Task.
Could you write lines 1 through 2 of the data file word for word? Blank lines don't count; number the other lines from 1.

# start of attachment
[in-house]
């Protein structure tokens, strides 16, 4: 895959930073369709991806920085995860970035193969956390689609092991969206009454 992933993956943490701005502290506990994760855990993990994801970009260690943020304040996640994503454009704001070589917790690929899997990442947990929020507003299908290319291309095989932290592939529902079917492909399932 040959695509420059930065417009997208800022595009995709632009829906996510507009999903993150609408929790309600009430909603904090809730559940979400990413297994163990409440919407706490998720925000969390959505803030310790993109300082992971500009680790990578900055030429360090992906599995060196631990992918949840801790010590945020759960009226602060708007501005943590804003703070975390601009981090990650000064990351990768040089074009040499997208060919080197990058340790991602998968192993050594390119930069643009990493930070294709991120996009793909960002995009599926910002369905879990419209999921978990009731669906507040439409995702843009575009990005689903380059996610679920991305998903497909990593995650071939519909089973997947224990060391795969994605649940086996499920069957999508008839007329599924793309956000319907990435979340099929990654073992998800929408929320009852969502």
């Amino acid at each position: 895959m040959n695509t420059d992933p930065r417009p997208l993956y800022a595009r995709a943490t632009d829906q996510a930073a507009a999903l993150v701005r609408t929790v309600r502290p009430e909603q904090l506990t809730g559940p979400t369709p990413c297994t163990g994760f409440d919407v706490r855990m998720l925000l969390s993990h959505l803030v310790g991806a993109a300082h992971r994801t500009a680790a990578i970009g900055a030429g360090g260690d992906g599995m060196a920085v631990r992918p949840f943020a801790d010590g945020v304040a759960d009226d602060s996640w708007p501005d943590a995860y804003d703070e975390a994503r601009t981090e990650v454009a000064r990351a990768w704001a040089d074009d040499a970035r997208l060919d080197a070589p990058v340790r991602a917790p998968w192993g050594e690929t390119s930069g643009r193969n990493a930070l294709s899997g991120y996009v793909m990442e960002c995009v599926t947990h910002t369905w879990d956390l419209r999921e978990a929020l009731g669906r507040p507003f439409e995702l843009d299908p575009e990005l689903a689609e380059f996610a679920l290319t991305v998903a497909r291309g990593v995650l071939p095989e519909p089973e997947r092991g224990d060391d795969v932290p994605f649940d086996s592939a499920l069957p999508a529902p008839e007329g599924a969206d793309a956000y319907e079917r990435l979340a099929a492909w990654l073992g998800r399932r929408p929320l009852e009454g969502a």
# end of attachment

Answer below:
[in-house]
């Protein structure tokens, strides 16, 4: 895959930073369709991806920085995860970035193969956390689609092991969206009454 992933993956943490701005502290506990994760855990993990994801970009260690943020304040996640994503454009704001070589917790690929899997990442947990929020507003299908290319291309095989932290592939529902079917492909399932 040959695509420059930065417009997208800022595009995709632009829906996510507009999903993150609408929790309600009430909603904090809730559940979400990413297994163990409440919407706490998720925000969390959505803030310790993109300082992971500009680790990578900055030429360090992906599995060196631990992918949840801790010590945020759960009226602060708007501005943590804003703070975390601009981090990650000064990351990768040089074009040499997208060919080197990058340790991602998968192993050594390119930069643009990493930070294709991120996009793909960002995009599926910002369905879990419209999921978990009731669906507040439409995702843009575009990005689903380059996610679920991305998903497909990593995650071939519909089973997947224990060391795969994605649940086996499920069957999508008839007329599924793309956000319907990435979340099929990654073992998800929408929320009852969502």